Lauren Wells, a University of Alabama senior in civil engineering, reviews data from the videos of seat belt usage.
TUSCALOOSA, Ala. — During a 12-bus pilot program, researchers have seen use of seat belts on school buses increase among students.
The University of Alabama's (UA) University Transportation Center for Alabama (UTCA) is processing and finalizing the research data of the pilot study assessing the impact of the installation of lap-shoulder seat belts on a limited number of Alabama school buses.
The study results will be sent to the Alabama State Department of Education, Gov. Bob Riley and the Seat Belt Pilot Study Group before being released to the general public.
With 12 new school buses from 10 local school systems equipped with various types of three-point seat belts, the project involved four areas of research: review of national experiences and trends, alterations needed in the Alabama bus fleet if seat belt use is adopted, analysis of Alabama school bus crash data, and a cost-benefit analysis.
Each of the new buses was outfitted with four ceiling-mounted video cameras, allowing the research team to gather data on the level of restraint use, review the percentage of students using the belts and the percentage of students using the belts properly, and to investigate if using the belts keeps students from moving into the aisle and out of the protective compartment provided by the seats. The camera data will also reveal the benefit of having a bus aide to monitor students and will monitor time devoted to buckling at each stop.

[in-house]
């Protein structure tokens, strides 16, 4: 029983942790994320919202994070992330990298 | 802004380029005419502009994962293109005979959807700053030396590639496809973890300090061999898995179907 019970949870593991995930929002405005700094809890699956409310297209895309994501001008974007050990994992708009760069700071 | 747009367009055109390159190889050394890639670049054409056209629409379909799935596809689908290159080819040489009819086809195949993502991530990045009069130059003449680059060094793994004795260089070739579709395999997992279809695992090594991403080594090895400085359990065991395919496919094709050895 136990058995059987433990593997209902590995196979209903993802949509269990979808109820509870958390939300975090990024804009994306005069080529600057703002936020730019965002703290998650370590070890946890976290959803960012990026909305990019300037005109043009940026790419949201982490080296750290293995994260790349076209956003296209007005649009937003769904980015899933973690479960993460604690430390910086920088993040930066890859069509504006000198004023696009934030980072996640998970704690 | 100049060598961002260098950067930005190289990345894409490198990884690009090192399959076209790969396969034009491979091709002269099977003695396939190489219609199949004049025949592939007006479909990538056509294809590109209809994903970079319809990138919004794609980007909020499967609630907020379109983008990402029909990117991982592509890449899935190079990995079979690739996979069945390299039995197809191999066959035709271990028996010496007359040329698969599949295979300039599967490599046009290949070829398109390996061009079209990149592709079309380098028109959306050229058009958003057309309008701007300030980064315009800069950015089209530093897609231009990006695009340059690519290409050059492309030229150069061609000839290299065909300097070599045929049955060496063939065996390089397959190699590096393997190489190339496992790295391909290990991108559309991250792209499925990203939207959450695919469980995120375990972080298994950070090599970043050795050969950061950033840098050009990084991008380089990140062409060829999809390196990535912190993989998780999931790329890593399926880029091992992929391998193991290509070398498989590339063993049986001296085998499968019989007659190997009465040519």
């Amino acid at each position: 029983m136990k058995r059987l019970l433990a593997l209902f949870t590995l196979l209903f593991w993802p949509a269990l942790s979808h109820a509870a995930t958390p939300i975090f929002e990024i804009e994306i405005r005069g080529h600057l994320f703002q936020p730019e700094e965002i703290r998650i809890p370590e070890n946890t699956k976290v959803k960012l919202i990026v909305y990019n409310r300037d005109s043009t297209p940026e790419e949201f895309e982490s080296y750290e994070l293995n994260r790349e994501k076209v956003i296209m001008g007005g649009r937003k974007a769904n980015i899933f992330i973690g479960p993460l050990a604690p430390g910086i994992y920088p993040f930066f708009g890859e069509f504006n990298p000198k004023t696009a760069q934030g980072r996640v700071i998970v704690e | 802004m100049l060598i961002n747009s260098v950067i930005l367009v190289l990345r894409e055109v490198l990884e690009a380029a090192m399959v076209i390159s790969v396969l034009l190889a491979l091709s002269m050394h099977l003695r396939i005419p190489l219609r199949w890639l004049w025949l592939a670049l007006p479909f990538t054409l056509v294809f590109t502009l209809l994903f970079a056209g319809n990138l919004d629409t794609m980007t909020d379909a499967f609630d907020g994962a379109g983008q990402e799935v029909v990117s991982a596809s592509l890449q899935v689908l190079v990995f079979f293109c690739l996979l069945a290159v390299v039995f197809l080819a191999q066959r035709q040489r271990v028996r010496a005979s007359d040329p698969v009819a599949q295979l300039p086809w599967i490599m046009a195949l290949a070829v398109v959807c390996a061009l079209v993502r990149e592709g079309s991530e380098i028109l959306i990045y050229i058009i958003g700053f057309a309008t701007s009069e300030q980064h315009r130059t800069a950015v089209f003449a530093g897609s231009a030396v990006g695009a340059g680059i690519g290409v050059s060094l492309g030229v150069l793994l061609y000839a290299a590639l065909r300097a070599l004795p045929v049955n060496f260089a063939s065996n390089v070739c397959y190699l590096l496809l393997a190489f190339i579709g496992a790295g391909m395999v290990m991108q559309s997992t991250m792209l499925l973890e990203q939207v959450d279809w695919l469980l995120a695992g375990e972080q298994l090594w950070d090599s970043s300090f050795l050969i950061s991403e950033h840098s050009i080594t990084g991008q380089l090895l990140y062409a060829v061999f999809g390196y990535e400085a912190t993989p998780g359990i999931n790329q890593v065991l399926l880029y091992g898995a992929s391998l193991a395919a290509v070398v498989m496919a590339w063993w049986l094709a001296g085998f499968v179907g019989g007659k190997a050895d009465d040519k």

The 12 school buses in Alabama were outfitted with interior video cameras to monitor use of the new seat belts. Faces of the children have been blurred to protect identity.
Using the cameras during the past three years, student researchers have made more than 150,000 observations of pupils to determine whether they are wearing their seat belts. UTCA said it is pleased that the number of students wearing the belts properly has risen during the last year. In addition, there has been an increase in positive public perception concerning the installation of the belts.
Dr. Dan Turner, professor of civil engineering and the principal investigator of the research team, explained that the detailed results will not be released until the study is completed, so that the seat belt use does not arbitrarily change as the result of a news article. That would make it impossible to measure the effectiveness of experimental safety treatments.
"There is a genuine excitement in trying different safety ideas to improve the use of belts in school buses," Turner said. "Even though we cannot release actual findings at this time, we are looking to the future and are anxious to reach the goals we set for ourselves three years ago when the study began."
After a fatal school bus accident in Huntsville in 2006, Riley appointed a group to review laws in other states and interview seat belt experts. The group recommended that Alabama test buses with seat belts. Alabama lawmakers then allocated more than $300,000 for a three-year pilot program in 10 school districts. The state purchased 12 new school buses with seat belts. The research grant was awarded to UTCA.
UA said that it is the first institution to carry out comprehensive research of this kind, as there have been no previous large-scale scientific studies conducted to assess the benefits of installing seat belts in school buses. Because of this, the National Transportation Safety Board, the National Highway Traffic Safety Administration and other agencies have contacted UA's research team and are awaiting the results of the study to determine whether the adoption of seat belts in school buses should be a nationwide trend.